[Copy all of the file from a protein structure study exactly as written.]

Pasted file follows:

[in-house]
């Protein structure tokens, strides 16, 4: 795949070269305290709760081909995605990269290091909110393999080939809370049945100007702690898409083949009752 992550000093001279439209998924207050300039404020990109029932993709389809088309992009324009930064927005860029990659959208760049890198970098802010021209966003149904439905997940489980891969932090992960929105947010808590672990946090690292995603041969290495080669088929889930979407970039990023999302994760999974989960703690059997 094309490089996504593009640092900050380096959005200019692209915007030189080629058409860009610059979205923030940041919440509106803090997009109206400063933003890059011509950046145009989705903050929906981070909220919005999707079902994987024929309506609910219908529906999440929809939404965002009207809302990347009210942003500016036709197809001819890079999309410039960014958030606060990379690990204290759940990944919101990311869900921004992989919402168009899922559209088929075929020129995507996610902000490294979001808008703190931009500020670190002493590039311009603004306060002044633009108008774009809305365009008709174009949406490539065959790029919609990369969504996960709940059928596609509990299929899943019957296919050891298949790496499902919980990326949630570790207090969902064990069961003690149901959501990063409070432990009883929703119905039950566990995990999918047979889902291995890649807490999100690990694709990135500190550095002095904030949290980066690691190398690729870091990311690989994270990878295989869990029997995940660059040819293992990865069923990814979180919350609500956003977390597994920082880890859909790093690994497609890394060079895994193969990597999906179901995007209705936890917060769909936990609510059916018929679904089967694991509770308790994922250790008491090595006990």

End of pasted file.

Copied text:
[in-house]
């Protein structure tokens, strides 16, 4: 795949070269305290709760081909995605990269290091909110393999080939809370049945100007702690898409083949009752 992550000093001279439209998924207050300039404020990109029932993709389809088309992009324009930064927005860029990659959208760049890198970098802010021209966003149904439905997940489980891969932090992960929105947010808590672990946090690292995603041969290495080669088929889930979407970039990023999302994760999974989960703690059997 094309490089996504593009640092900050380096959005200019692209915007030189080629058409860009610059979205923030940041919440509106803090997009109206400063933003890059011509950046145009989705903050929906981070909220919005999707079902994987024929309506609910219908529906999440929809939404965002009207809302990347009210942003500016036709197809001819890079999309410039960014958030606060990379690990204290759940990944919101990311869900921004992989919402168009899922559209088929075929020129995507996610902000490294979001808008703190931009500020670190002493590039311009603004306060002044633009108008774009809305365009008709174009949406490539065959790029919609990369969504996960709940059928596609509990299929899943019957296919050891298949790496499902919980990326949630570790207090969902064990069961003690149901959501990063409070432990009883929703119905039950566990995990999918047979889902291995890649807490999100690990694709990135500190550095002095904030949290980066690691190398690729870091990311690989994270990878295989869990029997995940660059040819293992990865069923990814979180919350609500956003977390597994920082880890859909790093690994497609890394060079895994193969990597999906179901995007209705936890917060769909936990609510059916018929679904089967694991509770308790994922250790008491090595006990």